Banks and consumers have saved more money than at any point in the last five years, so why haven’t we seen a strong rise in gross domestic product statistics or even a significant boost in inflation?  Consumers are “hording” money, says a new study by the St. Louis Federal Reserve.

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Fed blames consumers for the low level of money movement

The white paper, first reported by CNBC Finance Editor Jeff Cox, blames the low level of money movement partially on consumers “willingness to hoard money instead of spending it.”  Note this moment in history when those saving money have been officially called “hoarders” by the U.S. Federal Reserve.

Why do consumers “suddenly decide to hoard money instead of spend it?” the Fed white paper asks.  There are two reasons: A gloomy economy following what has been described as a worse financial crisis than the great depression by former Fed chief Ben Bernanke. The second reason involves the Fed’s own policies, as it acknowledges.  “The dramatic decrease in interest rates that has forced investors to readjust their portfolios toward liquid money and away from interest-bearing assets such as government bonds.”

The report highlighted that while banks have saved over $2.8 trillion in reserves, households have nearly $2.15 trillion they have saved, a 50 percent increase over the past five years.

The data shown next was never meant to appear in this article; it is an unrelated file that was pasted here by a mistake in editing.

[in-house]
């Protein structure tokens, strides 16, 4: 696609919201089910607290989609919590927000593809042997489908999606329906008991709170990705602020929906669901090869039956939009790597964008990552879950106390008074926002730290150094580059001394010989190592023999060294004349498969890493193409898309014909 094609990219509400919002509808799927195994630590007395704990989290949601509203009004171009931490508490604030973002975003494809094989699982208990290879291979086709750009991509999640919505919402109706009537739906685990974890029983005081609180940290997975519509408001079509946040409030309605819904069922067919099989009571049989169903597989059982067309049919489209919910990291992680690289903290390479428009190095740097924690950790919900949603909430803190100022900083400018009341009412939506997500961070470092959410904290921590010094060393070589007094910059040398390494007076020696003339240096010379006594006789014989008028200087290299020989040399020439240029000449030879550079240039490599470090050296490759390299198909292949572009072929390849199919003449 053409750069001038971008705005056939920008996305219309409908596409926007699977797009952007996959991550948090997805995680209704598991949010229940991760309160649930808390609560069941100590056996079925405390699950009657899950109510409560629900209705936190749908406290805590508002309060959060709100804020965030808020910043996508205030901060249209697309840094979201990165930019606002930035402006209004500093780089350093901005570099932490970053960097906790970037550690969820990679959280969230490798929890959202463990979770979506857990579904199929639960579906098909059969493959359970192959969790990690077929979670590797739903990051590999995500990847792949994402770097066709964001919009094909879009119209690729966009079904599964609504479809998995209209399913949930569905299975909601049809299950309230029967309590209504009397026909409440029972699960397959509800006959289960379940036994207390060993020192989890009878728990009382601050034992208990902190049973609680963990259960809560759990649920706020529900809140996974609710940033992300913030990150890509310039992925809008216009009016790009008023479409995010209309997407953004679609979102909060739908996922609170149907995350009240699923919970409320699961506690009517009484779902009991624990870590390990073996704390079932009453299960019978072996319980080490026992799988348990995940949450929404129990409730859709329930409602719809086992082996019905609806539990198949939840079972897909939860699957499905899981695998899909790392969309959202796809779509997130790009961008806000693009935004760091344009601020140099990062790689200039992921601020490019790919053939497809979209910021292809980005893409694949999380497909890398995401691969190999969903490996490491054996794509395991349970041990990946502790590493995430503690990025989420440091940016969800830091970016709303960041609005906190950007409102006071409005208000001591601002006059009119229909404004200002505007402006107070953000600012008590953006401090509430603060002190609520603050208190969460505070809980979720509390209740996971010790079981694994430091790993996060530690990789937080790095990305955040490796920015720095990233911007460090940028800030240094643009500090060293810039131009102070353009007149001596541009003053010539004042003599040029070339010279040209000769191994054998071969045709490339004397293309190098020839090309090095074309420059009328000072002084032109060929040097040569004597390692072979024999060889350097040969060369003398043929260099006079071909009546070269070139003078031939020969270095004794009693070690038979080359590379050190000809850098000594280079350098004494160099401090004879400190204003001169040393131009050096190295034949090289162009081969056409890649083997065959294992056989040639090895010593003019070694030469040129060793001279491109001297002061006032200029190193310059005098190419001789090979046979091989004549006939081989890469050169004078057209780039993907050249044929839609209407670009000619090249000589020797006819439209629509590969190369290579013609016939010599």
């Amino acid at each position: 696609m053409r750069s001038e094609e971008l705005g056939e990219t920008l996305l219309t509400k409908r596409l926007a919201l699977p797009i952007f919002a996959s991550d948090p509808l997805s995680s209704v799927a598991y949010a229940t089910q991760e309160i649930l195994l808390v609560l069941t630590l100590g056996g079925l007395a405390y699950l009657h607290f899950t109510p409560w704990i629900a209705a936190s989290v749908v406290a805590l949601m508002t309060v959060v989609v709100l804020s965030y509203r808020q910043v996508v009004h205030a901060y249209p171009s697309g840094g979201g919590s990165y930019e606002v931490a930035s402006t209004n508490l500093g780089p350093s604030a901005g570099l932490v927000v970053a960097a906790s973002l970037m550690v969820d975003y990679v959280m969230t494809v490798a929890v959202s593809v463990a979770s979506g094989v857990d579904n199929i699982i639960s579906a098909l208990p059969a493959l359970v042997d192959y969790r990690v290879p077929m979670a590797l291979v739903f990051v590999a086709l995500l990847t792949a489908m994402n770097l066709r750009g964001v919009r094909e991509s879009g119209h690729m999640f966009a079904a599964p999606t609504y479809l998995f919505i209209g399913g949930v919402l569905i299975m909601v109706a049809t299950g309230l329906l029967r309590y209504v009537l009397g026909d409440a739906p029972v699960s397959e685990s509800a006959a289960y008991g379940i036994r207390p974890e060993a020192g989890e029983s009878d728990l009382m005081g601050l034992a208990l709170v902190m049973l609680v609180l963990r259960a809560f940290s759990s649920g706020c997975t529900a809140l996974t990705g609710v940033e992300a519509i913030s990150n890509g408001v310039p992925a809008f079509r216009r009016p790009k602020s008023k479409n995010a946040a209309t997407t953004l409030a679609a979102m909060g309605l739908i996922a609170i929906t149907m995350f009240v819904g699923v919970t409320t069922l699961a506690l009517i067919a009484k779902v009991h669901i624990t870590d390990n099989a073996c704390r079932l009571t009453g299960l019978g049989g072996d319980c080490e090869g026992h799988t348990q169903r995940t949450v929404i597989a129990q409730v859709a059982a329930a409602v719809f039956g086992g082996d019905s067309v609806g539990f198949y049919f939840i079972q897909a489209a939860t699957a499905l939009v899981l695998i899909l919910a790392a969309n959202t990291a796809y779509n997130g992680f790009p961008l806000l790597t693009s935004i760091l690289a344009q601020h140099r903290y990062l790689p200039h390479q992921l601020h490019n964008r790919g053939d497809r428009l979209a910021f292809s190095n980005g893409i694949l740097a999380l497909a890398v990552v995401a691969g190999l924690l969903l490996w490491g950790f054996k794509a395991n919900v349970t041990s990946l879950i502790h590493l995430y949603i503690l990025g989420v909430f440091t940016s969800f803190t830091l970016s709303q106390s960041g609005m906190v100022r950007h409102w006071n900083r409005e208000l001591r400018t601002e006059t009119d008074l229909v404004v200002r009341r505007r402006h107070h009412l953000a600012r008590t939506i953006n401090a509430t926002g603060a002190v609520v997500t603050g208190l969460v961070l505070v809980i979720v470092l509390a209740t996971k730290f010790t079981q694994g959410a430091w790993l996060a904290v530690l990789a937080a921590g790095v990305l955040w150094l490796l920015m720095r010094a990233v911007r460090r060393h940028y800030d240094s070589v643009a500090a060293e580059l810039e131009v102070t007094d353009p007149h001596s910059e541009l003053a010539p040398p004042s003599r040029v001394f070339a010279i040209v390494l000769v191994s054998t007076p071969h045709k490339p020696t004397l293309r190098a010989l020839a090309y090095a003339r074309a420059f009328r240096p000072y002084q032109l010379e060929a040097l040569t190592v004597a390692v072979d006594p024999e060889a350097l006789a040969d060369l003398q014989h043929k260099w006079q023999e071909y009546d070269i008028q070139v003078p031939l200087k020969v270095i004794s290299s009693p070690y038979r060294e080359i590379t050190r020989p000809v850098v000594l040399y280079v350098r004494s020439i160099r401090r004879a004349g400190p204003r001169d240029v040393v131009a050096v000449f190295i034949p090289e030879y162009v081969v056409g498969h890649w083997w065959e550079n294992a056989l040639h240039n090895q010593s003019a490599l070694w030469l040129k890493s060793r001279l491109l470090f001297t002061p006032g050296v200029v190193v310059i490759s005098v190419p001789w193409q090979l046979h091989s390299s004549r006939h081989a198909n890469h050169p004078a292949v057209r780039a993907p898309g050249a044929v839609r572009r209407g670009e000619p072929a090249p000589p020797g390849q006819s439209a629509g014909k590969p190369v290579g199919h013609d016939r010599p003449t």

Fed says inflation is running well below the 2% level

Another issue could be real inflation. While the Fed report says inflation is running well below the 2 percent level, the CNBC report notes that consumers might dispute the idea inflation has been low.

In fact, separate analysis shows food inflation is up much more significantly. Judging by the CRB index, a measure of commodity prices, food inflation is up 19 percent in 2014 and prices people pay in the super market are much higher than official measures of inflation indicate, according to a Wall Street Journal report.

Perhaps most interesting in the report is the Fed’s own analysis, if not critique, of its interest rate policy as materialized through quantitative easing.  “The unconventional monetary policy has reinforced the recession by stimulating the private sector’s money demand through pursuing an excessively low interest rate policy (i.e., the zero-interest rate policy),” the report highlighted.

Fed on the impact of ZIRP

The Fed white paper also makes an interesting observation regarding the impact of zero interest rates and the turnover, or velocity, of money.  Money turnover in the economy has declined by 5.85 percent, 69 times what financial modes would suggest they should.

“This happened because the nominal interest rate on short-term bonds has declined essentially to zero, and, in this case, the best form of risk-free liquid asset is no longer the short-term government bonds, but money,” the Fed report acknowledged.